In lieu of  a beef chop, we got our first taste of a regional specialty: kokotxas al pil pil.  The almost heart-shaped hake jowls (for lack of a better description -- the cut comes from under the fish's jaw) are crowned by a gelatinous morsel (which you are apparently supposed to eat, given the waitress's reaction that we hadn't) and served in a sauce of garlic, oil, stock, and herbs, thickened with the fish's natural gelatin.  I wasn't a fan of the slightly dense, slightly stringy texture of the cut, but Adam liked it.  As with everything, the hake was nicely grilled, but I wanted salt in the sauce and found it too fishy for my vague queasiness.  (It turns out, I think that I just don't like kokotxas much.  I also didn't like them at Ibai, where I was feeling much better.  Gelatinousness isn't my thing.)

I felt terrible leaving behind most of these beautiful pieces of grilled toro, but I never love the really fatty tuna so prized at sushi restaurants, so I wasn't the target audience even if I'd been feeling 100%.  (And I was definitely lagging at this stage in the meal.)  It was well salted and nicely accompanied by a delicious red pepper sauce and a mayonnaisey sauce, which felt very Spanish.  Someone with slightly different preferences than I have would likely have loved it.  (I consoled myself by picking on more of the goat butter.)
Red tuna belly vizcaina sauce

For all that I whined a bit about the lack of non-frozen desserts on this trip (especially in Copenhagen), we had some great ice creams.  Extebarri's awesome milk ice cream was hands down the best.  (Adam thinks it's the best he's ever had, and I haven't been able to come up with a counter-suggestion.)  Gorgeously creamy, tantalizingly smokey, it was nicely offset by the beet juice but would have shone on its own.  Adam's attempt to engage in Spanish conversation about ingredients with our only slightly English speaking main waitress got little more than "milk" in response. (Adam is admirably very game to try his Spanish -- which is much better than the dregs of my high school French -- but he is definitely far from fluent.) Luckily, an English-fluent waiter (who also kindly escorted us to tour the kitchen and meet the chef at the end of our meal) was able to explain that the chef makes his own wood charcoal in two ovens; when they're not in use, milk is left in a still-warm oven to reduce, where it picks up the charcoal flavor.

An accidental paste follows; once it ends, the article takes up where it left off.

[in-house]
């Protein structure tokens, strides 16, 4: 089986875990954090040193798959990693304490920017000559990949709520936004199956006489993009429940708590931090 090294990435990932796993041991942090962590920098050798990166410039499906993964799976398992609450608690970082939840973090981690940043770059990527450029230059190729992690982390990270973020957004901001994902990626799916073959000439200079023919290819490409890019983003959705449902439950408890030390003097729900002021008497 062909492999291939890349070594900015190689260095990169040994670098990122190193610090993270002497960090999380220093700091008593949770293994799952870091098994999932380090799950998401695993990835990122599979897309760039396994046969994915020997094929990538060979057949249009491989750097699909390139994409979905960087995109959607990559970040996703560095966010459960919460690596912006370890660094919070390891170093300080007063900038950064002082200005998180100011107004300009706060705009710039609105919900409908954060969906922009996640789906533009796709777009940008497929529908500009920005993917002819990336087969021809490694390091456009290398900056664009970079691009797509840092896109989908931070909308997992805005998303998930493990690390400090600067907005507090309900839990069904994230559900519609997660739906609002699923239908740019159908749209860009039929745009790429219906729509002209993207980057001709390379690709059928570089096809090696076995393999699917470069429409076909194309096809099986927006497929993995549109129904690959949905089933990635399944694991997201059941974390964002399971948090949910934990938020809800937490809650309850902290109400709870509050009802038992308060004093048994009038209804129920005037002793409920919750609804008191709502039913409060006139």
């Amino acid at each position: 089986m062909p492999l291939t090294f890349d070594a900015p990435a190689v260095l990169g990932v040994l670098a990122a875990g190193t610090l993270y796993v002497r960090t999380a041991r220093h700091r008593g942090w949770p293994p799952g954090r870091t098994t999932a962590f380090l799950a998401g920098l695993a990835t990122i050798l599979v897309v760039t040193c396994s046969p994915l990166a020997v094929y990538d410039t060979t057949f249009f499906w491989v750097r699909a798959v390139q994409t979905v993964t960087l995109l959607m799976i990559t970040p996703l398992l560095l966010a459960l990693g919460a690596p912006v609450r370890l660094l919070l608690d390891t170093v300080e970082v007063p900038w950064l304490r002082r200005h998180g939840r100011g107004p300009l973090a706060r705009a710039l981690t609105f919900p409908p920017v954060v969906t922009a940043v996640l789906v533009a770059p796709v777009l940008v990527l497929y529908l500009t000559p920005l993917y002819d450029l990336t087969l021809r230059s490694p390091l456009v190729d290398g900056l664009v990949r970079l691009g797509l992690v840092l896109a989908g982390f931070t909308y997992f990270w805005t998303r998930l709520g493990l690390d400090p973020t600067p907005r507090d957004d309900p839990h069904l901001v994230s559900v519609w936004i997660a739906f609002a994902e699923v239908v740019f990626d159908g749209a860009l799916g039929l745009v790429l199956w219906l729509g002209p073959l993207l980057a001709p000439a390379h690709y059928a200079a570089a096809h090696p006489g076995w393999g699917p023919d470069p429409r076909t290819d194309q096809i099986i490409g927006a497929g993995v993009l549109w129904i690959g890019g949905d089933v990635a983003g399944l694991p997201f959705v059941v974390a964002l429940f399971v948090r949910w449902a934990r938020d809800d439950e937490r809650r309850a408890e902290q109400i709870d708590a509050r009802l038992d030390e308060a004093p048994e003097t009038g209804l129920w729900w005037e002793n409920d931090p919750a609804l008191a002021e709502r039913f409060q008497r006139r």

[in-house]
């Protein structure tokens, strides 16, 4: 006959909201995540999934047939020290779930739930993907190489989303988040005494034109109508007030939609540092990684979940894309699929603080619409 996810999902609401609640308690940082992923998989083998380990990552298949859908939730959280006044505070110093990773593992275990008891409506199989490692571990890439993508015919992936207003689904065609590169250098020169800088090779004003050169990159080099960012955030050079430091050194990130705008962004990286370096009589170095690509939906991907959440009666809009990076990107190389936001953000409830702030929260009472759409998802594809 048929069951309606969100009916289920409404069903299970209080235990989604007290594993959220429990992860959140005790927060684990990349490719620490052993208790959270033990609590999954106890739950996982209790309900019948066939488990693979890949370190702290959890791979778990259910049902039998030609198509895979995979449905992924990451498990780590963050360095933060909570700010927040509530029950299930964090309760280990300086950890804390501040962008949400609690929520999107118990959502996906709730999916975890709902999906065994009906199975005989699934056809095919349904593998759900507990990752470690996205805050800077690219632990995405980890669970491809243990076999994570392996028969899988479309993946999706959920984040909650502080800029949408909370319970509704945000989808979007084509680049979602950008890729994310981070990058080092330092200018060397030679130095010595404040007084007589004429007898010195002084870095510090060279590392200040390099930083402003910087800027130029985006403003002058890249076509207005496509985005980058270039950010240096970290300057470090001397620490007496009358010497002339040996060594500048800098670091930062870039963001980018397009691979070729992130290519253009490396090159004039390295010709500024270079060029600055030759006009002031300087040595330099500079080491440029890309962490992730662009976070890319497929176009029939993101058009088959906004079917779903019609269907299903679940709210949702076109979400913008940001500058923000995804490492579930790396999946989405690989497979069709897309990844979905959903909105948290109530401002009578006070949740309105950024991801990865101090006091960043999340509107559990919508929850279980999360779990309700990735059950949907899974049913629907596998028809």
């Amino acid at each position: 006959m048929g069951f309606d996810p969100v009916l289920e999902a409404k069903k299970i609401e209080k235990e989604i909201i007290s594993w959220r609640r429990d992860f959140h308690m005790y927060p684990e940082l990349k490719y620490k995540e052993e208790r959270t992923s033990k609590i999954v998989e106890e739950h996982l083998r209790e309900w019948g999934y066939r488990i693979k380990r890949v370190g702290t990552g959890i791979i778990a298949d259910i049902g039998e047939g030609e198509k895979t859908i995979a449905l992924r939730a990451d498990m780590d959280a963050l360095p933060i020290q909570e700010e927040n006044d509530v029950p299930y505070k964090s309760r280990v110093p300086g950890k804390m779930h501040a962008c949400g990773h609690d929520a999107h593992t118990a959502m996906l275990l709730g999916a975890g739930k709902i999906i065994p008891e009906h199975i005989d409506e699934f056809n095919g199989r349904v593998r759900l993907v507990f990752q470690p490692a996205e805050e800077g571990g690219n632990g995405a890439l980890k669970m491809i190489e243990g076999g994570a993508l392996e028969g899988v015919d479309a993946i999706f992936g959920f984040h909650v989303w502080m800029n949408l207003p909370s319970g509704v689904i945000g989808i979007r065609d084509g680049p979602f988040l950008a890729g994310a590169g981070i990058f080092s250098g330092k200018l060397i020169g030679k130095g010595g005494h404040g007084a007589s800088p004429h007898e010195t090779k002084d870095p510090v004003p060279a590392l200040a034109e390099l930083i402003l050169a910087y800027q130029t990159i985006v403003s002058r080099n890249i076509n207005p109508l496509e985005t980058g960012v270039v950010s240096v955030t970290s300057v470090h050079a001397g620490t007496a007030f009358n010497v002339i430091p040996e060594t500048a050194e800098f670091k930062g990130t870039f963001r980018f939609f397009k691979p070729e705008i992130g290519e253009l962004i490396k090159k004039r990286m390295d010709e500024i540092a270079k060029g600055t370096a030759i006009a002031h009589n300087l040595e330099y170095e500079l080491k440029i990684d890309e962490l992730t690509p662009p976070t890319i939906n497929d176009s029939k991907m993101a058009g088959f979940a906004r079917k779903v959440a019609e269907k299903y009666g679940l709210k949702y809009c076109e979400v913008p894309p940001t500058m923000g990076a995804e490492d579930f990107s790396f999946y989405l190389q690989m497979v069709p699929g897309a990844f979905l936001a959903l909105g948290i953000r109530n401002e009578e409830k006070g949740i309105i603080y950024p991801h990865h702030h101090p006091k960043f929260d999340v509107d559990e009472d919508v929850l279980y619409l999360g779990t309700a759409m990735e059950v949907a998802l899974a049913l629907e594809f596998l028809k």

Reduced milk ice cream beetroot juice

Delicious bon bons had a very distinct pumpkin flavor, which I loved.
Bon-bon pumpkin

The chef grills cocoa beans and then makes a fabulously complex hot chocolate with honey, which was paired with excellent, moist little almond muffins.
mignardise et eclats de cacao

A waiter led us out onto the beautiful terrace, down through the woodshed, and into the kitchen to see the ovens and grills.  It's amazing what the chef -- who was extremely friendly, with the help of the waiter's translation -- can do with a tiny space and minimal equipment.  (Apparently they do weekly Sunday night pintxos for a euro a piece; I can only imagine how awesome they must be.  The waiter told Adam that given the choice, his girlfriend asks to come to the restaurant for that.)  Unfortunately, we had to decline the chef's offer of a gin & tonic -- another regional staple -- before we headed back to the hotel; I could barely wait to drag myself back to the car, where I napped for almost the entire return drive.

I'm not sure that we'll be rushing back to the region in general, but I hope that some future travel itinerary will bring us close enough to return here.  Etxebarri is one of those rare restaurants that has a real sense of place.  Even given how semi-awful I felt, there was a lot to enjoy and admire over the course of our lunch (although I would be inclined to order a la carte next time), and I would love to experience it at full gustatory strength.

And I'm still thinking about that butter.

1. Bacon's still delicious, right? Oh, it's even better than I remember? Yeah, that's what I figured.